5. As the courts are subordinate to the executive, they can neither function in accordance with the laws that they are purported to uphold nor in a manner that can defend, let alone implement human rights.

Some of their features include closed and unreported trials; procedurally-incorrect and evidence-less cases; denial of defendants'

rights and targeting of defence lawyers; and, lack of means for redress. Since 1962, the perception of successive governments in Burma has been that the role of the judiciary is not to protect rights but to enforce state policy. The rule of law is shorthand for the state's use of law and institutions of law to achieve whatever ends suit its purposes. It does not constitute a normative basis for the building of a regime of rights. Because this perception overrides specific qualities of the normative or institutional framework, it would be wrong to attribute to specific laws or agencies the authority to implement certain human rights. The authorit y of a law or institution is always delimited by a higher imperative, which means that the state party while passing laws, applying laws and establishing institutions to enforce laws does not actually feel beholden to those laws or institutions. Where its superior imperatives coincide with law, there is superficial coherence between executive policy and judicial activity. But where superior imperatives contradict law, they override it and the underlying incoherence in the system is manifest.

6. A major obstacle to the implementation of human rights in Burma is systemic corruption. Successive governments in Burma, including the current administration, have themselves acknowledged the incidence of corruption either directly or indirectly, including in the judiciary.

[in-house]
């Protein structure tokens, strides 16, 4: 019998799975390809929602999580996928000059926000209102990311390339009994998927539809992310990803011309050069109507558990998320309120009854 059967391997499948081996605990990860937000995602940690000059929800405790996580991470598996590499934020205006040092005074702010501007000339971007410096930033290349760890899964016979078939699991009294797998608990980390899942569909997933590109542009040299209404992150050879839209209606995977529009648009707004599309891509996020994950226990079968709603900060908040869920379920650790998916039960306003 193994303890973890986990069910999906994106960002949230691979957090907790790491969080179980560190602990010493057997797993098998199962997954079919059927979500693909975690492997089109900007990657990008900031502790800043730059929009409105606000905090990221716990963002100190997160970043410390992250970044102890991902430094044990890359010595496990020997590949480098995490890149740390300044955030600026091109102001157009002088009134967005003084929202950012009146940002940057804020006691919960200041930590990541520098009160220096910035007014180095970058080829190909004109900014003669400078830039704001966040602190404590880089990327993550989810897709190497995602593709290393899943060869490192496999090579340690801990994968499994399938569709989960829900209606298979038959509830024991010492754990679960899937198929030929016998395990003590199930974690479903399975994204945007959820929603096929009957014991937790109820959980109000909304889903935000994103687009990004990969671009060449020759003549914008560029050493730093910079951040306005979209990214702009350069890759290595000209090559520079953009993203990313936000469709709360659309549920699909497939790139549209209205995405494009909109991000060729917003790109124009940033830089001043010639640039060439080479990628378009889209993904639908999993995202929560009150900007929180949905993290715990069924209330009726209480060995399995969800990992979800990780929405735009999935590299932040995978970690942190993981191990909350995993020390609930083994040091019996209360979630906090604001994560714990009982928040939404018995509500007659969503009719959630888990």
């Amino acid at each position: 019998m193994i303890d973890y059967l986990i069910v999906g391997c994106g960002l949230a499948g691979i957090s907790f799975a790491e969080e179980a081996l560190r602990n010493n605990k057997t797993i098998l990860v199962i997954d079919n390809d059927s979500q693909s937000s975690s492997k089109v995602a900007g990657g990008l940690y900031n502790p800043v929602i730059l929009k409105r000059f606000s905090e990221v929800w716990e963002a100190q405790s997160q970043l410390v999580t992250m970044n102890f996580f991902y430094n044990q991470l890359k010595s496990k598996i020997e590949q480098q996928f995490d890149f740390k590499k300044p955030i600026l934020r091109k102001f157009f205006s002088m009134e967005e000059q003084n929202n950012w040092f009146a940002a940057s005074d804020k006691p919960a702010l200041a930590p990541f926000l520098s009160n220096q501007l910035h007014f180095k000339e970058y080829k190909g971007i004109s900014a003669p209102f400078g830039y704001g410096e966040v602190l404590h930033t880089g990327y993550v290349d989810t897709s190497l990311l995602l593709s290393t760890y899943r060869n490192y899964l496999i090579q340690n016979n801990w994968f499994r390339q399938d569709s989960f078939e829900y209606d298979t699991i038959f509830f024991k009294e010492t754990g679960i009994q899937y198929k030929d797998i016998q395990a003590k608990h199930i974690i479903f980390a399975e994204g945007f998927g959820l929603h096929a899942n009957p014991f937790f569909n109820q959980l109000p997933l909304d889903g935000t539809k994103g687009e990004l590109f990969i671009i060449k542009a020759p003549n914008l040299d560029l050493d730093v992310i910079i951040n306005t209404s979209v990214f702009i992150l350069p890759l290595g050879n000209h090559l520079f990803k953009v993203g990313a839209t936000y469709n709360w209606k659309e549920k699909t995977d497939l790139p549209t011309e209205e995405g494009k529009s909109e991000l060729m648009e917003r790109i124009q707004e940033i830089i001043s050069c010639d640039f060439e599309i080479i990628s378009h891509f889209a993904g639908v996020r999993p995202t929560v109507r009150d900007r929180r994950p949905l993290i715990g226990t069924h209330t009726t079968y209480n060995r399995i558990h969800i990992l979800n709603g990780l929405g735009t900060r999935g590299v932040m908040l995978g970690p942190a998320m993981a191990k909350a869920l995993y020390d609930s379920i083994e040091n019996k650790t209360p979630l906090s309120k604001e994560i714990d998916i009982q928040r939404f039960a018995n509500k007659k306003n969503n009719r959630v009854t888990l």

However, because this corruption is intimately linked to the un-rule of law that the government has formalised and institutionalised, it cannot be addressed in any meaningful way. On the contrary, anecdotal evidence points to its persistent increase with the privatization of state-owned enterprises and the increase in market-style economics.

7. As substantive change to the situation of human rights in Burma will depend upon substantive political change, at present the U.N.

Human Rights Council has very limited means to get involved in the implementing of measures to protect and uphold rights there. The Council should acknowledge these limitations rather than make unrealistic proposals and issue recommendations that will not be implemented for want of an enabling environment, or that will give a false appearance of progress.

8. Despite copious amounts of documentation narrating abuses of rights in Burma, the Council still has little detailed understanding of the institutional arrangements enabling abuse and the extent to which these are embedded in all parts of the state apparatus. It has practically no information on the endemic corruption that affects all institutions with which the Council is concerned when addressing questions of human rights implementation. The Council should consider how it can use the wider United Nations system to apprise itself of the facts and coordinate its activities with other parts of the system with a view towards substantive political change of the sort that must pre-empt any substantive change in the normative and institutional frameworks through which to implement human rights. Its strategy should take into account both initiatives on Burma in other peak bodies, including the General Assembly and the Security Council, as well as the work undertaken by a range of agencies within Burma.